Beracha's early writings were published in the literary journal "HaDin," edited by Yaakov Rabinovich. Upon the establishment of "Davar," the flagship newspaper of the Histadrut in June 1925, she became part of its editorial staff. Through the newspaper's founder and editor, Beryl Katznelson, she established connections with key figures in the Jewish settlement, including David Ben-Gurion, Moshe Sharett, Zalman Shazar, Rachel Katznelson-Shazar, Golda Meir, David Remez, Moshe Bilitzky, and Abba Hushi.

In 1935, she edited the "Davar LaAliyah" (Davar for Immigration) supplement. She wrote numerous articles on various topics, including social issues in the Jewish settlement, labor colonization, the establishment of new Jewish settlements, Zionist congresses, immigration, the Palmach, and the Haganah. In 1931, she joined forces with Yitzhak Zeev, and together with artist Nahum Gutman, they were among the founders of the newspaper "Davar LeYeladim" (Davar for Children), where she wrote columns and short stories. After her passing, Uriel Ofek wrote, "For hours, we would sit and discuss each new booklet: What should we tell about everything happening in the big world? How do we describe the toil and sweat of the pioneers? The innovations in wisdom and knowledge? What should every person understand, and what should every Jewish child know?"

Field Journalist

Her coverage of the Great Arab Revolt for "Davar" significantly elevated her journalistic career, making her the first female military correspondent in the Hebrew press in Israel. She reported on the construction of the Homa and Migdal Shapira settlements, the Northern Fence, and sent dispatches from the borders of Lebanon and Syria. These experiences were documented in her book, "Ma'arot Tartzo" (Events of 1929). During World War II, she toured the country and its neighboring areas, interviewed Holocaust survivors, and published their stories in books.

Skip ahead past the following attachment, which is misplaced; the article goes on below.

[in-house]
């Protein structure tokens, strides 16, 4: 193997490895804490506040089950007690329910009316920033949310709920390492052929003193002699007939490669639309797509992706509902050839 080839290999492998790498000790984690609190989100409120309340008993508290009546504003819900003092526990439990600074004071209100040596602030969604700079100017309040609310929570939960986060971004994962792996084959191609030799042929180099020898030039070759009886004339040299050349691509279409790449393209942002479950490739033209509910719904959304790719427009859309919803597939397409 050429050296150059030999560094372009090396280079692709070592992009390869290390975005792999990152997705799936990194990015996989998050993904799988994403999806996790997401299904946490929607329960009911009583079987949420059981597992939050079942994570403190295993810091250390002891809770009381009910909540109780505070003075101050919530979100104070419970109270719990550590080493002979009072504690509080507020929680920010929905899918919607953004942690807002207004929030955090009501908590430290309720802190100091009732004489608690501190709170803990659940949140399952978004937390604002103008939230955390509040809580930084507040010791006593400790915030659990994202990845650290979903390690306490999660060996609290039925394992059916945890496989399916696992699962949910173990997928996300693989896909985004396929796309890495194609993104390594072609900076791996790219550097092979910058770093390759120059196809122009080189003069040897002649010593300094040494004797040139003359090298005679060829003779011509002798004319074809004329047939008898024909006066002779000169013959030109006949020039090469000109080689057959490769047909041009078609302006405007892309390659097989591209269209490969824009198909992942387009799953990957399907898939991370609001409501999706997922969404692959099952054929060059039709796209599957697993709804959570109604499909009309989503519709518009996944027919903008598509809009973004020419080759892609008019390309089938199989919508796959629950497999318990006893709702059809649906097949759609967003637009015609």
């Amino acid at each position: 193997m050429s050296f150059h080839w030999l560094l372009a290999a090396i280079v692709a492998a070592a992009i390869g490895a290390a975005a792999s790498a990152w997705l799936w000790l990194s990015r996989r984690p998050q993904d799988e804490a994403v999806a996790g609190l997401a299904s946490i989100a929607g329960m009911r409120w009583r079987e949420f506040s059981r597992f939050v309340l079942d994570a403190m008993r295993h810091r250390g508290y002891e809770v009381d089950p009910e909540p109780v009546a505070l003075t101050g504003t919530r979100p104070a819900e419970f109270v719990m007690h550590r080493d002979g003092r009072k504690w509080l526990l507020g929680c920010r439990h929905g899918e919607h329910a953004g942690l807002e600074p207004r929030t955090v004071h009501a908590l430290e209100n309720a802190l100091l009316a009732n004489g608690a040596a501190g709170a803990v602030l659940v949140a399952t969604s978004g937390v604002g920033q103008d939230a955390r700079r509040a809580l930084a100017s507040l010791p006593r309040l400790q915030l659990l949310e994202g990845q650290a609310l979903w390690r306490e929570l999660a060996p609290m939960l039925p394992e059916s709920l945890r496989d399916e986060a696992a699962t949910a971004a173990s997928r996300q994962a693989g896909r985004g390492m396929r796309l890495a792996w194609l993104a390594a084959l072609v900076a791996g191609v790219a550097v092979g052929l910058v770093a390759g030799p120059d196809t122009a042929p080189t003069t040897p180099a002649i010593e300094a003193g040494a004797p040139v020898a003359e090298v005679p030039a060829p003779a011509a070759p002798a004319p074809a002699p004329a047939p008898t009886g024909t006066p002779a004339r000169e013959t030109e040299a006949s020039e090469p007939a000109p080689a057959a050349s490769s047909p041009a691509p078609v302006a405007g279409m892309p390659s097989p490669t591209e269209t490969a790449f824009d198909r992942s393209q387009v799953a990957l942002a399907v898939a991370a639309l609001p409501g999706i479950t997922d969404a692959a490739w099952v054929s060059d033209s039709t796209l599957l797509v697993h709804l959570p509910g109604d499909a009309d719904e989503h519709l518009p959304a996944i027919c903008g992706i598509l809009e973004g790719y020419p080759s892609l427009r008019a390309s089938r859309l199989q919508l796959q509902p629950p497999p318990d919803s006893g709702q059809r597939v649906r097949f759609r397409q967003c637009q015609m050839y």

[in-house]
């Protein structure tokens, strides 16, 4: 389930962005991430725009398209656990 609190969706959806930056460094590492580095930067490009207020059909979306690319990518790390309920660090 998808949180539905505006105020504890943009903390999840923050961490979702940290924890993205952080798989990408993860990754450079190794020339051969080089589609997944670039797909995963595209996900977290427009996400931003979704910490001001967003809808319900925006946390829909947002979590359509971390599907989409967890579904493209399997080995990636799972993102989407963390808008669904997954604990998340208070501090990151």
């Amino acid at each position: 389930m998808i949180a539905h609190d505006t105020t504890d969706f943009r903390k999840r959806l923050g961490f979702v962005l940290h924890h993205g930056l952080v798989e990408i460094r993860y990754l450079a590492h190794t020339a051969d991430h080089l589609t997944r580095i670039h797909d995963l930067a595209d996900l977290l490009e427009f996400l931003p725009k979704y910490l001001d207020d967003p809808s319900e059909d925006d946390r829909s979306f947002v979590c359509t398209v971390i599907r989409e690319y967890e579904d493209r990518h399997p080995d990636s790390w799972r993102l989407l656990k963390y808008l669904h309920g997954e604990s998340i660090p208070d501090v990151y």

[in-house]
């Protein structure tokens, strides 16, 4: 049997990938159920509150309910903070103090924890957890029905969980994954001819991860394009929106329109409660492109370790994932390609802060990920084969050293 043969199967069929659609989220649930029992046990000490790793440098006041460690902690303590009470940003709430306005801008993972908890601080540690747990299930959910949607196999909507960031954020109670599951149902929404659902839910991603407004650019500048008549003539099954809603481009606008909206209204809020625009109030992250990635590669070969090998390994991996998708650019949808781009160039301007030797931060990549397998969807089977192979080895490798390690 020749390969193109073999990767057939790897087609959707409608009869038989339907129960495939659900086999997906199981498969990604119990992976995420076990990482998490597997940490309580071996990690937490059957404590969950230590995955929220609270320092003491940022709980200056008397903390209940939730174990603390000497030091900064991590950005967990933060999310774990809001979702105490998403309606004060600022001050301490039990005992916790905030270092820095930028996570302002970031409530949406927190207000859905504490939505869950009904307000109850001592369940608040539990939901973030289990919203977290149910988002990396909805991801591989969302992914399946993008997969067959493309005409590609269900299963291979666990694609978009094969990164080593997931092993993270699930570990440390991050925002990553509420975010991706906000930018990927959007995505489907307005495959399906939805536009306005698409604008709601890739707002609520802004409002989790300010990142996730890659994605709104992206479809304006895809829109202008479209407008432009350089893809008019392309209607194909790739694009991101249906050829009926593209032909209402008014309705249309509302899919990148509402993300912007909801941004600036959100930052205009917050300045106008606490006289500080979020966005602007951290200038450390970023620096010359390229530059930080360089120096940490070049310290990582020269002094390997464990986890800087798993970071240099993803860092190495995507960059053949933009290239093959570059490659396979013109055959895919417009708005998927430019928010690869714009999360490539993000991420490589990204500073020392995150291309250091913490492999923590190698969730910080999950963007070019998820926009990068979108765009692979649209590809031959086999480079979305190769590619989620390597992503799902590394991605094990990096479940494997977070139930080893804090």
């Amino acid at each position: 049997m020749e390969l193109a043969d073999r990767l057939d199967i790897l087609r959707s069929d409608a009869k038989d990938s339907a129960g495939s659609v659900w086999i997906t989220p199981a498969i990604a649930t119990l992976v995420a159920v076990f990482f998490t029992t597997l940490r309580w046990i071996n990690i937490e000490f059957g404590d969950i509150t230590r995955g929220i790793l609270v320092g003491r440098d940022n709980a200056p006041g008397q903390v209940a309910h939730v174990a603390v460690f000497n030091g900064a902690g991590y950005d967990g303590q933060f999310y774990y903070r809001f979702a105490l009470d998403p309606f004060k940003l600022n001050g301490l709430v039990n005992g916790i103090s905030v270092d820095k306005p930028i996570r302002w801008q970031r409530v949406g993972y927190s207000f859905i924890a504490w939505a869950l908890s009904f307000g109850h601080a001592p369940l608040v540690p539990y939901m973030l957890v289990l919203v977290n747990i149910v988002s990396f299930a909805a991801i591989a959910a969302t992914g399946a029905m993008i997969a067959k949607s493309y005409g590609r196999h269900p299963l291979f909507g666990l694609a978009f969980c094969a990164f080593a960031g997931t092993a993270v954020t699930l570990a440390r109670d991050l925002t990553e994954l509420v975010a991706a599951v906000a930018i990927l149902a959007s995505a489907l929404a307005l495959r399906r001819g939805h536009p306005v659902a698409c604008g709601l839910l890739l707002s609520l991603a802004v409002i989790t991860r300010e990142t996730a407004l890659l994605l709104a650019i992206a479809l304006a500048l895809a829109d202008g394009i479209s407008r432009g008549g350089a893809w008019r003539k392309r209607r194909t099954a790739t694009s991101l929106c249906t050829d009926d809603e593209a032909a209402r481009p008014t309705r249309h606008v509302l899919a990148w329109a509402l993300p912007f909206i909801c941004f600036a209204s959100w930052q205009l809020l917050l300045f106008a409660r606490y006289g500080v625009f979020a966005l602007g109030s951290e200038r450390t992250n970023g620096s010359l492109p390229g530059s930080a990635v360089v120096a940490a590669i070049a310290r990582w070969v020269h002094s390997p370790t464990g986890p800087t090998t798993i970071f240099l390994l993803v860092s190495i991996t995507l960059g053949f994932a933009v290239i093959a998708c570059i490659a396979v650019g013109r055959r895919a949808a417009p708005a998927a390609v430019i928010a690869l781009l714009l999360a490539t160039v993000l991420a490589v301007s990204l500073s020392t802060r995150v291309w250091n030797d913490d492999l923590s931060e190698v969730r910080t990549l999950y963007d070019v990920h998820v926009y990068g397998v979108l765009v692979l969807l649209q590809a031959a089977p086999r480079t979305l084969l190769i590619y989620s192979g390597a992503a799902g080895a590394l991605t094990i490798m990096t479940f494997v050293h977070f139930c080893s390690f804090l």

Simultaneously, she continued writing for "Davar LeYeladim" and participated in producing new supplements for the newspaper, such as "Davar HaShavua" (Davar Weekly) and "Davar LaGolah" (Davar for the Diaspora). In 1946, she covered the Zionist Congress in Basel, Switzerland, and extended her trip to report on activities in the displaced persons' camps in Italy.

Author, Editor, and Biographer

Her numerous books documented the history of the labor settlement, the activities of the pioneering leaders, the Aliyah Bet, the early days of the state, and the persona of the new Jewish Jew. In addition to her journalistic duties, she was involved in book publishing as an editor for children's and youth literature. Out of four "libraries" published by the Histadrut, she was responsible for "Shacharut" (for youth) and "Leilad" (for children).

As an immigrant during the Second Aliyah and a journalist, she earned the respect of David Ben-Gurion, who often invited her to discussions and interviews. In 1965, she published her memoirs, "Memories of 40 Years of Journalism," which documented her personal and professional encounters. In 1967, she authored the first biography of Ben-Gurion, shedding light on his complex personality, leadership style, and political career. Her writing not only chronicled history but also contributed to shaping the collective memory of the Israeli people.


Beracha Habbas-Hacohen made significant contributions to Israeli journalism, education, and literature during her lifetime. Her dedication to documenting the history of the Jewish settlement in Israel, her pioneering work in children's literature, and her role as a female journalist during a time when it was rare are all part of her enduring legacy. Her writings continue to be studied and appreciated for their historical value and literary merit, and she remains a trailblazing figure in the cultural and educational history of Israel.

Reviews (0)
No reviews yet.